Sentencing Guidelines and Judicial Discretion: Quasi-Experimental Evidence from Human Calculation Errors

36 Pages Posted: 18 Apr 2011 Last revised: 17 May 2011

See all articles by Shawn D. Bushway

Shawn D. Bushway

University at Albany

Emily Greene Owens

Cornell University

Anne Morrison Piehl

Rutgers University - Department of Economics; National Bureau of Economic Research (NBER)

Date Written: April 2011

Abstract

There is a debate about whether advisory non-binding sentencing guidelines affect the sentences outcomes of individuals convicted in jurisdictions with this sentencing framework. Identifying the impact of sentencing guidelines is a difficult empirical problem because court actors may have preferences for sentencing severity that are correlated with the preferences that are outlined in the guidelines. But, in Maryland, ten percent of the recommended sentences computed in the guideline worksheets contain calculation errors. We use this unique source of quasi-experimental variation to quantify the extent to which sentencing guidelines influence policy outcomes. Among drug offenses, we find that the direct impact of the guidelines is roughly 1⁄2 the size of the overall correlation between recommendations and outcomes. For violent offenses, we find the same 1⁄2 discount for sentence recommendations that are higher than they should have been, but more responsiveness to recommendations that are too low. We find no evidence that the guidelines themselves directly affect discretion for property offenders, perhaps because judges generally have substantial experience with property cases and therefore do not rely on the errant information. Sentences are more sensitive to both accurate and inaccurate recommendations for crimes that occur less frequently and have more complicated sentencing. This suggests that when the court has more experience, the recommendations have less influence. More tentative findings suggest that, further down the decision chain, parole boards counteract the remaining influence of the guidelines.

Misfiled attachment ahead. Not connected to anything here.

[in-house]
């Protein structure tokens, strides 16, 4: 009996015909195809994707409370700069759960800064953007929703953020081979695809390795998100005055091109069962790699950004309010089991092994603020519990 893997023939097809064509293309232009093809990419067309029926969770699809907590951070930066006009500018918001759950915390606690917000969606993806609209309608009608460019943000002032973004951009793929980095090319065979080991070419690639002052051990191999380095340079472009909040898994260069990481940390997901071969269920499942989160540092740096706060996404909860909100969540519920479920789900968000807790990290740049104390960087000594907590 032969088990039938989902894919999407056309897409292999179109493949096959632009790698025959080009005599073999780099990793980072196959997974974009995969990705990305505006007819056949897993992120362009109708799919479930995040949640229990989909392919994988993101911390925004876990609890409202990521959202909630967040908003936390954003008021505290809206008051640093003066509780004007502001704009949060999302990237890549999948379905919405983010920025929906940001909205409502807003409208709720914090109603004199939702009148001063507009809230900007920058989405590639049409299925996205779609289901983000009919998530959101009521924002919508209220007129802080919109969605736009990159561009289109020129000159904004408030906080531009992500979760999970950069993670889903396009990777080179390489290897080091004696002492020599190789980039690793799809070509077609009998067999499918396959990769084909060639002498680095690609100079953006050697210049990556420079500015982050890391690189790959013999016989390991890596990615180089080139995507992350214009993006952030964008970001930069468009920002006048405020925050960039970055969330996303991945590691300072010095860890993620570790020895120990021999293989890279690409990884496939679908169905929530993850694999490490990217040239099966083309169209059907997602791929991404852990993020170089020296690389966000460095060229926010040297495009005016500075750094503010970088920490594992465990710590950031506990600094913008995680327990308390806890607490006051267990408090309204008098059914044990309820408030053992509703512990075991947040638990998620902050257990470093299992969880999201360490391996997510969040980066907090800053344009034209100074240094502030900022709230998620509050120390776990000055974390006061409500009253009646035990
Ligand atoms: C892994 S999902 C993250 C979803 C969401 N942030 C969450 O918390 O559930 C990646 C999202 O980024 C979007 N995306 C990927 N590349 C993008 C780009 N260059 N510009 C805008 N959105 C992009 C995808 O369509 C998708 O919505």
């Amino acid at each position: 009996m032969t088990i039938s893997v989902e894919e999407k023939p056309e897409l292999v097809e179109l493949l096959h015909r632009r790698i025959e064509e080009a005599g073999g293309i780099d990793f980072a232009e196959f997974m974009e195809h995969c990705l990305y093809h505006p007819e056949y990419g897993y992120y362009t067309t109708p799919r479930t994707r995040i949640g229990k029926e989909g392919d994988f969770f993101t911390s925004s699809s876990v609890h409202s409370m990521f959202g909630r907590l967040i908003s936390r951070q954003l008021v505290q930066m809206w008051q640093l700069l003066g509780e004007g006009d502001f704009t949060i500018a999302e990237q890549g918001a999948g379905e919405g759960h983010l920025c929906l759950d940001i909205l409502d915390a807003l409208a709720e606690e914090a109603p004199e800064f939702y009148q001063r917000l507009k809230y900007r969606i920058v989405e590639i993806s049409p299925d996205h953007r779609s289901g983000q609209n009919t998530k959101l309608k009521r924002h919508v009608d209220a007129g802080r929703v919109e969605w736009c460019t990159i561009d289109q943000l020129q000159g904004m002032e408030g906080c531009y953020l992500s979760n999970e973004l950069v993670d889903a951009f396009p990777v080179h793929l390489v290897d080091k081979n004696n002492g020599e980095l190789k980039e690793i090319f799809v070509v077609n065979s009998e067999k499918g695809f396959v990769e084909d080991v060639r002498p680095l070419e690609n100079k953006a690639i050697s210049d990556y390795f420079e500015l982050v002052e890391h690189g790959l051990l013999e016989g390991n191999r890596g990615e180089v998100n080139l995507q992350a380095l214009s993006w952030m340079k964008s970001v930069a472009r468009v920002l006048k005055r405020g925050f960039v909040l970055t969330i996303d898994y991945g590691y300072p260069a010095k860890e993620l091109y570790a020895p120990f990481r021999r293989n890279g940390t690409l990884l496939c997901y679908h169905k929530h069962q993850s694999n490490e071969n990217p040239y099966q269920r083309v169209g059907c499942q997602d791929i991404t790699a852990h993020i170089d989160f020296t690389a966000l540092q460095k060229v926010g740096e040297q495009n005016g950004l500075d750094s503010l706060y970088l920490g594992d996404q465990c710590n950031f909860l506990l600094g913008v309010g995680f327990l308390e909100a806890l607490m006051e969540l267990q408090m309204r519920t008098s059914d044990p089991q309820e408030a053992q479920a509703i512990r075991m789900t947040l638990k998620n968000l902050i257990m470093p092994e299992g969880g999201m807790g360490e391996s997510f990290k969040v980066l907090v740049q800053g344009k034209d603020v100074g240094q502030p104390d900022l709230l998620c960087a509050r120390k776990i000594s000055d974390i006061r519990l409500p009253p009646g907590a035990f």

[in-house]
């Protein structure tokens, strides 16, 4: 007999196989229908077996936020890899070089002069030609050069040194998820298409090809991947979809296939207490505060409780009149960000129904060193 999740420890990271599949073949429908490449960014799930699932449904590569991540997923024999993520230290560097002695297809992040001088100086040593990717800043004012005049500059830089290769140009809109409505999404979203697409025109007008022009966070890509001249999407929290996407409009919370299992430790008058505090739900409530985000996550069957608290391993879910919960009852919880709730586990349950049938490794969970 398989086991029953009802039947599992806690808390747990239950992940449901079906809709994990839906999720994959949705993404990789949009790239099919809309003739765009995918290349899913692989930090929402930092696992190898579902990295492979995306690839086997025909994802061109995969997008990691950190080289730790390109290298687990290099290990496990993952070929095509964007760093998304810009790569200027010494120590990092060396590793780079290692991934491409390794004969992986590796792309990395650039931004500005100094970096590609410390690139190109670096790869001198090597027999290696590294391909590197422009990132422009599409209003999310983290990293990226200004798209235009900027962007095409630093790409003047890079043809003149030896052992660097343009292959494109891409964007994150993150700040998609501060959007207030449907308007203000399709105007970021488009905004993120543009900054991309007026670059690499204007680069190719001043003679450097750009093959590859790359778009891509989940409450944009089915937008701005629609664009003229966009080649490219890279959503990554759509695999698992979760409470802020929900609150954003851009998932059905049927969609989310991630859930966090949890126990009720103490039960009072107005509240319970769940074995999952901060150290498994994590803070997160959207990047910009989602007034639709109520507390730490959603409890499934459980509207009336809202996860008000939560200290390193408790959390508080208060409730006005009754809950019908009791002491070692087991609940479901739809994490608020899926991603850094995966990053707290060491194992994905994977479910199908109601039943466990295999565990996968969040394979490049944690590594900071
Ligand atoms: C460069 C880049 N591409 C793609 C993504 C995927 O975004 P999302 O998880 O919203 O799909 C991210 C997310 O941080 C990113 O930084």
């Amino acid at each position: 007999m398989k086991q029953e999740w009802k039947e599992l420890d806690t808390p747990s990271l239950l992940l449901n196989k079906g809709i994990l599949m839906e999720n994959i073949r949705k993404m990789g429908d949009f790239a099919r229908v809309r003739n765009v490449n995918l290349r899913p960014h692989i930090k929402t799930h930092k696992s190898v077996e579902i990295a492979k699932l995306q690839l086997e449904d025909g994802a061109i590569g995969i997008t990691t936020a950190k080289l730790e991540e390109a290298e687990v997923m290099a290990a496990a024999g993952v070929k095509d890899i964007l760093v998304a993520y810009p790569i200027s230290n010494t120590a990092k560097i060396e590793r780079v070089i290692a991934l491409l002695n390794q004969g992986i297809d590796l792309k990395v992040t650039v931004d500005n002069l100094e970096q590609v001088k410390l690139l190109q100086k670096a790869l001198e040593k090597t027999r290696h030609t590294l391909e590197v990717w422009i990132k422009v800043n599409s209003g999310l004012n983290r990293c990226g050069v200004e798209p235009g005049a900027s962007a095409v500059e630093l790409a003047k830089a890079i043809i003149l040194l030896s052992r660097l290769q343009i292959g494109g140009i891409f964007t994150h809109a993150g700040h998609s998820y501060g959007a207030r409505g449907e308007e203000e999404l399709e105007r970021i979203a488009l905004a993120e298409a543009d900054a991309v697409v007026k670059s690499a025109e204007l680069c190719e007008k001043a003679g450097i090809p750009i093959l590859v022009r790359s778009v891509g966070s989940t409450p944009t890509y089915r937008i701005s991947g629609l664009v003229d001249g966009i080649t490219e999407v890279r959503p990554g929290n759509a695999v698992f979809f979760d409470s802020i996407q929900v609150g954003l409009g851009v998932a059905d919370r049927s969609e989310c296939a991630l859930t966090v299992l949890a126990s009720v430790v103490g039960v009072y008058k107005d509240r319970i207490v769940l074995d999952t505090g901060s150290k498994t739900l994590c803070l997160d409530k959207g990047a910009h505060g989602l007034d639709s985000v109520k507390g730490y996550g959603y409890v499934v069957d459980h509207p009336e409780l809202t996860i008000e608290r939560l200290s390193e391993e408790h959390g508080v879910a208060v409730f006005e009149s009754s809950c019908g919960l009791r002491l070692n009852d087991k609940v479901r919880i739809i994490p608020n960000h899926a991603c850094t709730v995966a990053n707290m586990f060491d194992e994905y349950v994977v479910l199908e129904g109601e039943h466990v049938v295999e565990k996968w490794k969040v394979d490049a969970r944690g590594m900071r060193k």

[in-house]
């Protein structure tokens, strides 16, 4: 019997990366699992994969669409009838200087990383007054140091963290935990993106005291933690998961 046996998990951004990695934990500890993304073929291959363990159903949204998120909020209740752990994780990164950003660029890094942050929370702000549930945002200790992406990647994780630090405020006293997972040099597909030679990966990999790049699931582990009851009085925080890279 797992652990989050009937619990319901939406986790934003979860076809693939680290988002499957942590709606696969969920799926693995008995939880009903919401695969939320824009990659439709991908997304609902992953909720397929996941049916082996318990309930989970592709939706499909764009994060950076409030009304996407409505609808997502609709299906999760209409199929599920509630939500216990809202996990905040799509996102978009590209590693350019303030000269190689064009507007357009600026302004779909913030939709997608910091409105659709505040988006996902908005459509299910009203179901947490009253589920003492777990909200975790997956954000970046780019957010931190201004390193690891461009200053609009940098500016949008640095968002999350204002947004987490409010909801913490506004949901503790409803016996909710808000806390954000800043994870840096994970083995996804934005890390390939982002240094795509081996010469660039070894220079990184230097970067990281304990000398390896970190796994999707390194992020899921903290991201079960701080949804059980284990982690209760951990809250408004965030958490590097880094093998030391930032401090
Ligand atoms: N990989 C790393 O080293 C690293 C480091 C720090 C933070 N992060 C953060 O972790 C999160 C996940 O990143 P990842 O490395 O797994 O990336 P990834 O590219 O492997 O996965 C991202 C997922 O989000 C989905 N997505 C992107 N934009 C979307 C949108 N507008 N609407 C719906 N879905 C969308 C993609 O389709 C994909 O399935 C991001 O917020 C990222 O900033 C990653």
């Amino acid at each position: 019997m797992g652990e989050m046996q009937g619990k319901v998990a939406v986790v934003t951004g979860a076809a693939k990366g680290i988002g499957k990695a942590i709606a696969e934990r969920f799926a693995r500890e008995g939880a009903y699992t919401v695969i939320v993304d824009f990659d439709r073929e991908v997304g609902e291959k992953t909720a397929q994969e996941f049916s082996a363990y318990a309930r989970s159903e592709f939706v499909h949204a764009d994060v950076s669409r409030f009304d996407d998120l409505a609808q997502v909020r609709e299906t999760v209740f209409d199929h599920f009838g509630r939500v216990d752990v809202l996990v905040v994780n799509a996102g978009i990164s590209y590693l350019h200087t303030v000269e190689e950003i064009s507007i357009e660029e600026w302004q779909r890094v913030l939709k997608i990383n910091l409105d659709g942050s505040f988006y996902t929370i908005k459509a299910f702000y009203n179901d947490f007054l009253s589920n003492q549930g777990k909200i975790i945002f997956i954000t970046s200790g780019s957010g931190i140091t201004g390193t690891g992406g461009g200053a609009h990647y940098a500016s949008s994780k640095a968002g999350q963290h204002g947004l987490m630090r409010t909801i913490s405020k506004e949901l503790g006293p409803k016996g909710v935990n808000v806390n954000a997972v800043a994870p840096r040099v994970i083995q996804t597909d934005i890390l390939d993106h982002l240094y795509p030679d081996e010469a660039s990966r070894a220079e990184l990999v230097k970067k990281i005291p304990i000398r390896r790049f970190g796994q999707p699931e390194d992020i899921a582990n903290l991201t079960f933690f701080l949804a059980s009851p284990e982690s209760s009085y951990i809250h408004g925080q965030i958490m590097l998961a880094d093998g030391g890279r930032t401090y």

Suggested Citation

Bushway, Shawn D. and Owens, Emily Greene and Piehl, Anne Morrison, Sentencing Guidelines and Judicial Discretion: Quasi-Experimental Evidence from Human Calculation Errors (April 2011). NBER Working Paper No. w16961. Available at SSRN: https://ssrn.com/abstract=1810315

Shawn D. Bushway (Contact Author)

University at Albany ( email )

324 Milne Hall
Albany, NY 12222
United States

Emily Greene Owens

Cornell University ( email )

120 Martha Van Rensselaer Hall
Ithaca, NY 14853
United States

Anne Morrison Piehl

Rutgers University - Department of Economics ( email )

New Brunswick, NJ 08901
United States
(732) 932-7363 (Phone)

National Bureau of Economic Research (NBER)

1050 Massachusetts Avenue
Cambridge, MA 02138
United States

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